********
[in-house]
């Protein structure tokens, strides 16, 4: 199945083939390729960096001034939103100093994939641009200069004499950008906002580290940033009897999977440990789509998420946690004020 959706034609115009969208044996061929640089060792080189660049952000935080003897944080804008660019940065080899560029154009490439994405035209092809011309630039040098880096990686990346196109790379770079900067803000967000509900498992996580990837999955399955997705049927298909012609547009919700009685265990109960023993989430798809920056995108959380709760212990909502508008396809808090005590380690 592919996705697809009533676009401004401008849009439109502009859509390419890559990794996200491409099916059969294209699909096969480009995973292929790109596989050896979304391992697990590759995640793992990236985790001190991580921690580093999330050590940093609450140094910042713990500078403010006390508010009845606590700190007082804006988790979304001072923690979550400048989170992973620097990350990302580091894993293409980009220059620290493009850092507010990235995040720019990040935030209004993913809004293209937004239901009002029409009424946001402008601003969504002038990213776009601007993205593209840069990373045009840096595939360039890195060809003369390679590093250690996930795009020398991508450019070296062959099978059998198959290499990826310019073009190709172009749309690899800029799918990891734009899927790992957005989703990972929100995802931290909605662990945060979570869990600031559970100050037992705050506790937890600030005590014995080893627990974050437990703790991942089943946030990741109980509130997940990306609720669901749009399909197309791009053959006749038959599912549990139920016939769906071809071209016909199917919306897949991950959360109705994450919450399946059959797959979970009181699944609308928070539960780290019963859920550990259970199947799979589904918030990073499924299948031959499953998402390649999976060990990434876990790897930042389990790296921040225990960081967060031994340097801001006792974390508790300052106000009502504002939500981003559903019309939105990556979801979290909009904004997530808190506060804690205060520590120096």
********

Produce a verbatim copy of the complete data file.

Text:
[in-house]
């Protein structure tokens, strides 16, 4: 199945083939390729960096001034939103100093994939641009200069004499950008906002580290940033009897999977440990789509998420946690004020 959706034609115009969208044996061929640089060792080189660049952000935080003897944080804008660019940065080899560029154009490439994405035209092809011309630039040098880096990686990346196109790379770079900067803000967000509900498992996580990837999955399955997705049927298909012609547009919700009685265990109960023993989430798809920056995108959380709760212990909502508008396809808090005590380690 592919996705697809009533676009401004401008849009439109502009859509390419890559990794996200491409099916059969294209699909096969480009995973292929790109596989050896979304391992697990590759995640793992990236985790001190991580921690580093999330050590940093609450140094910042713990500078403010006390508010009845606590700190007082804006988790979304001072923690979550400048989170992973620097990350990302580091894993293409980009220059620290493009850092507010990235995040720019990040935030209004993913809004293209937004239901009002029409009424946001402008601003969504002038990213776009601007993205593209840069990373045009840096595939360039890195060809003369390679590093250690996930795009020398991508450019070296062959099978059998198959290499990826310019073009190709172009749309690899800029799918990891734009899927790992957005989703990972929100995802931290909605662990945060979570869990600031559970100050037992705050506790937890600030005590014995080893627990974050437990703790991942089943946030990741109980509130997940990306609720669901749009399909197309791009053959006749038959599912549990139920016939769906071809071209016909199917919306897949991950959360109705994450919450399946059959797959979970009181699944609308928070539960780290019963859920550990259970199947799979589904918030990073499924299948031959499953998402390649999976060990990434876990790897930042389990790296921040225990960081967060031994340097801001006792974390508790300052106000009502504002939500981003559903019309939105990556979801979290909009904004997530808190506060804690205060520590120096």